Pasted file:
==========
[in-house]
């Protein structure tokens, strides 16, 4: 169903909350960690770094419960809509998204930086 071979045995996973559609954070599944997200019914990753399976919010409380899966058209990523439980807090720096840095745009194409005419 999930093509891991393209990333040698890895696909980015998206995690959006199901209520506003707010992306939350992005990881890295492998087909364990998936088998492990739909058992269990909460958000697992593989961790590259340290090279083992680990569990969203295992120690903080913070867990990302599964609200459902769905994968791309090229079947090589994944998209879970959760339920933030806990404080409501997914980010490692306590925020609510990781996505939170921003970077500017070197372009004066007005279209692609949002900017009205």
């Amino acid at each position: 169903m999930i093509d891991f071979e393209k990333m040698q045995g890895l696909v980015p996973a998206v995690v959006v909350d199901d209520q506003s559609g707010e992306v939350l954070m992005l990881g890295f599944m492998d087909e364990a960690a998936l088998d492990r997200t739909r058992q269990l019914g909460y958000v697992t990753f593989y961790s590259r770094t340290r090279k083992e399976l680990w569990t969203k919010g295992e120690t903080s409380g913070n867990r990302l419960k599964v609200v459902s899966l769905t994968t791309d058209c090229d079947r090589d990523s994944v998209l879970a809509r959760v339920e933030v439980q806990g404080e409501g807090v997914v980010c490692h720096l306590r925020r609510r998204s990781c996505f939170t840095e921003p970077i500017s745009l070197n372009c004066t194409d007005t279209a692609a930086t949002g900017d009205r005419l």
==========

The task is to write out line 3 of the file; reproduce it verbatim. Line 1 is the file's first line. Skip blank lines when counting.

């Amino acid at each position: 169903m999930i093509d891991f071979e393209k990333m040698q045995g890895l696909v980015p996973a998206v995690v959006v909350d199901d209520q506003s559609g707010e992306v939350l954070m992005l990881g890295f599944m492998d087909e364990a960690a998936l088998d492990r997200t739909r058992q269990l019914g909460y958000v697992t990753f593989y961790s590259r770094t340290r090279k083992e399976l680990w569990t969203k919010g295992e120690t903080s409380g913070n867990r990302l419960k599964v609200v459902s899966l769905t994968t791309d058209c090229d079947r090589d990523s994944v998209l879970a809509r959760v339920e933030v439980q806990g404080e409501g807090v997914v980010c490692h720096l306590r925020r609510r998204s990781c996505f939170t840095e921003p970077i500017s745009l070197n372009c004066t194409d007005t279209a692609a930086t949002g900017d009205r005419l």